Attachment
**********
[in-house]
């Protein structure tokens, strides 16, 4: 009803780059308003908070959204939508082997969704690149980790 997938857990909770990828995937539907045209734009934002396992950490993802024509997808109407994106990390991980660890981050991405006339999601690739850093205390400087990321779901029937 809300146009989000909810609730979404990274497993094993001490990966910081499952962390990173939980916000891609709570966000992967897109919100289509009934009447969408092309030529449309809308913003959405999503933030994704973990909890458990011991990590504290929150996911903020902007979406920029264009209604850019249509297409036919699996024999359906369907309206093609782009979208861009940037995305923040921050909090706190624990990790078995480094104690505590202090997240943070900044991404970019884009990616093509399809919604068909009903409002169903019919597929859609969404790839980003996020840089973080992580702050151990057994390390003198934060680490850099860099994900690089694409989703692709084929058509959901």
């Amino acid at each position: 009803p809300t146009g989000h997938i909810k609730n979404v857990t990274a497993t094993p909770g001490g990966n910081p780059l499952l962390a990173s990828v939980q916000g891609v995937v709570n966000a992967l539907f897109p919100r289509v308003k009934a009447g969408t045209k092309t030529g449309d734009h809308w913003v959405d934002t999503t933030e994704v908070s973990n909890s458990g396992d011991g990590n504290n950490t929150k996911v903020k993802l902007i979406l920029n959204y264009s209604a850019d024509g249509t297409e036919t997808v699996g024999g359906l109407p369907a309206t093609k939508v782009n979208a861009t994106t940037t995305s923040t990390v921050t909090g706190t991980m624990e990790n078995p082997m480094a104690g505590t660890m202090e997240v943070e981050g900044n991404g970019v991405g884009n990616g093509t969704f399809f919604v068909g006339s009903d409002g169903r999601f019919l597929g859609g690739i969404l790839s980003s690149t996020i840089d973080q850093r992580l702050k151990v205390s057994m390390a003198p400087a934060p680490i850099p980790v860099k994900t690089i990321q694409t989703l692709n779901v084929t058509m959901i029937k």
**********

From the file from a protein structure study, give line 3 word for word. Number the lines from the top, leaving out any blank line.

């Amino acid at each position: 009803p809300t146009g989000h997938i909810k609730n979404v857990t990274a497993t094993p909770g001490g990966n910081p780059l499952l962390a990173s990828v939980q916000g891609v995937v709570n966000a992967l539907f897109p919100r289509v308003k009934a009447g969408t045209k092309t030529g449309d734009h809308w913003v959405d934002t999503t933030e994704v908070s973990n909890s458990g396992d011991g990590n504290n950490t929150k996911v903020k993802l902007i979406l920029n959204y264009s209604a850019d024509g249509t297409e036919t997808v699996g024999g359906l109407p369907a309206t093609k939508v782009n979208a861009t994106t940037t995305s923040t990390v921050t909090g706190t991980m624990e990790n078995p082997m480094a104690g505590t660890m202090e997240v943070e981050g900044n991404g970019v991405g884009n990616g093509t969704f399809f919604v068909g006339s009903d409002g169903r999601f019919l597929g859609g690739i969404l790839s980003s690149t996020i840089d973080q850093r992580l702050k151990v205390s057994m390390a003198p400087a934060p680490i850099p980790v860099k994900t690089i990321q694409t989703l692709n779901v084929t058509m959901i029937k």